Moby Dick (1998 miniseries)

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Moby Dick
Moby Dick - DVD cover.jpg
DVD cover
Based onMoby-Dick
by Herman Melville
Screenplay byAnton Diether
Directed byFranc Roddam
StarringPatrick Stewart
Henry Thomas
Gregory Peck
Country of originUnited States
Original language(s)English
No. of episodes2
Executive producer(s)Robert Halmi Sr.
Francis Ford Coppola
Fred Fuchs
Producer(s)Franc Roddam
Kris Noble
Running time180 minutes
Production company(s)American Zoetrope, Nine Network Australia,
USA Pictures
BudgetUS $20 million
Original networkUSA Network
Original releaseMarch 15 –
16, 1998

Moby Dick is a 1998 American television miniseries based on Herman Melville's 1851 novel of the same name. It was filmed in Australia in 1997 and first released in the United States in 1998.[1][2] The miniseries consisted of two episodes, each running two hours with commercials on March 15 and 16 of 1998 on the USA Network.[3]


Ishmael is a young sailor who joins the crew of the whaling ship Pequod; Captain Ahab is in charge of Pequod. Queequeg meets Ishmael at a motel and joins Ishmael in his whaling journey.

Ahab rejects the repeated pleas of Starbuck to stop chasing Moby Dick because the ship is operating at a loss and the quest for the sperm whale could end in everyone's death. Queequeg engages in passive resistance by completely refusing to do any work on the ship and throws down his harpoon.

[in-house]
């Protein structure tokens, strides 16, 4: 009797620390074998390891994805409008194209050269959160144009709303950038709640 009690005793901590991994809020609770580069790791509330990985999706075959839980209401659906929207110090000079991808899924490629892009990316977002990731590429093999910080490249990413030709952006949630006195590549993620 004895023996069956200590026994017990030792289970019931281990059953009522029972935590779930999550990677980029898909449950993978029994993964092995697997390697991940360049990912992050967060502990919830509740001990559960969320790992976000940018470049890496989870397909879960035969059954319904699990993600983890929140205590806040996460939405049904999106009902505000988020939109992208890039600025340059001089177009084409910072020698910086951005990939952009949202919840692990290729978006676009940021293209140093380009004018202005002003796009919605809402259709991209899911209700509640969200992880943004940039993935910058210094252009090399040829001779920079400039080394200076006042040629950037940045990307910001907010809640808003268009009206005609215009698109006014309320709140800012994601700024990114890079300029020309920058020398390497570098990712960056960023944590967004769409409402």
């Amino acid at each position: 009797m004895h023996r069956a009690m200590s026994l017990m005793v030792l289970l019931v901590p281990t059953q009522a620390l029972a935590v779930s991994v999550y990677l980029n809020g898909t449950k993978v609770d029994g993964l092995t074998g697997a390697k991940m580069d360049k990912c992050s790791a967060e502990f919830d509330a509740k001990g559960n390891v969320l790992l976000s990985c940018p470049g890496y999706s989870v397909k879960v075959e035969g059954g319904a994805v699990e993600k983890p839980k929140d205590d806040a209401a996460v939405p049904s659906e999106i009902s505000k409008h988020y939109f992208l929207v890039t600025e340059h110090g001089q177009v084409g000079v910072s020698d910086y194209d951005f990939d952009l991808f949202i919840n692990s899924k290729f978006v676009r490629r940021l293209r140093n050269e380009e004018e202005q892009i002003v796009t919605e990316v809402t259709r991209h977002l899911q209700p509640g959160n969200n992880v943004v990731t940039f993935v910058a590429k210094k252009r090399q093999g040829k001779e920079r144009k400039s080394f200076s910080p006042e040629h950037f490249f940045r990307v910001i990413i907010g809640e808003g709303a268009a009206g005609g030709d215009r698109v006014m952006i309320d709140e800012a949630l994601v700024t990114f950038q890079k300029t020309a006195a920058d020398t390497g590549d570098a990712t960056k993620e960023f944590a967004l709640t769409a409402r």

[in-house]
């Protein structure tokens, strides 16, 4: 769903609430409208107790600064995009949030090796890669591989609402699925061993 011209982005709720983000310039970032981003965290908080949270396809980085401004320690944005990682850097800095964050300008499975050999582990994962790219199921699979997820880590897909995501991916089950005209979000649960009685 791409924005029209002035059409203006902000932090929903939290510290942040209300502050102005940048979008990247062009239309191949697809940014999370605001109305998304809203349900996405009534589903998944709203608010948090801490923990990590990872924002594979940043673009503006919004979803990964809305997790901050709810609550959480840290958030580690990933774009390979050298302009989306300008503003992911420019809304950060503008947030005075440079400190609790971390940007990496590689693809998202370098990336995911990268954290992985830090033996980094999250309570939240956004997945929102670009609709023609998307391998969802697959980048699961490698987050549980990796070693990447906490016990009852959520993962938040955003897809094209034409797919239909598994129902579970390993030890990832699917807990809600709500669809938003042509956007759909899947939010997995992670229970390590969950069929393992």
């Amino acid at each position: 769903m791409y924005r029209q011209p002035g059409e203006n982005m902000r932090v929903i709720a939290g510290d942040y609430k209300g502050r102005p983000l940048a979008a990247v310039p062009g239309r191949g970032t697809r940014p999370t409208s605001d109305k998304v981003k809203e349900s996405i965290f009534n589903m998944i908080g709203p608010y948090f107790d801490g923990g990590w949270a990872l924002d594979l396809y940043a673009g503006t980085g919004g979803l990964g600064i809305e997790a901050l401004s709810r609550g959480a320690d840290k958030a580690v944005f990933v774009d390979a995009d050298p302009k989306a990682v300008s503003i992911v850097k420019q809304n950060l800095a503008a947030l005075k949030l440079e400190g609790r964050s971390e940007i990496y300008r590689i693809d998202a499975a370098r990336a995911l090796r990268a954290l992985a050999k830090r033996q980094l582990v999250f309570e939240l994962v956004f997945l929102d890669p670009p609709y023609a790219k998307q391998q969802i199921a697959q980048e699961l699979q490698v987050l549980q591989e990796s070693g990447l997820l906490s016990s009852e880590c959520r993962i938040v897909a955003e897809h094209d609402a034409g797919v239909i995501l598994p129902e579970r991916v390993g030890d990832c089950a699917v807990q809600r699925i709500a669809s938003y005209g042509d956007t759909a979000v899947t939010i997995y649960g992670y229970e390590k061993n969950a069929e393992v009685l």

At the end, Ahab dies in his attempt to kill Moby Dick. The whaling ship sinks.

Cast and crew[edit]


Patrick Stewart took the lead role shortly after making a striking reference to the book, and quoting from it, in Star Trek: First Contact.[4]

Gregory Peck appeared as Father Mapple more than 40 years after he played Ahab in the 1956 film adaptation directed by John Huston.


Gregory Peck won the Golden Globe Award for Best Supporting Actor. The series also won awards for its music and was nominated for several Emmy Awards.[5]

See also[edit]


  1. ^ Lloyd, Robert (August 1, 2011). "Television review: 'Moby Dick' / William Hurt stars as Captain Ahab in the new version on Encore, but Herman Melville seems to be missing". Los Angeles Times. Retrieved November 22, 2011.
  2. ^ Russo, Tom (March 13, 1998). "Captain My Captain: Patrick Stewart takes the helm of a new ship in 'Moby Dick'". Entertainment Weekly. Time Warner (422). Retrieved August 4, 2011.
  3. ^ Scott, Tony (March 11, 1998). "Review: 'Moby Dick'". Variety. Retrieved March 17, 2016.
  4. ^ "Captain My Captain". Entertainment Weekly. March 13, 1998. Retrieved November 23, 2011.
  5. ^ Awards,

External links[edit]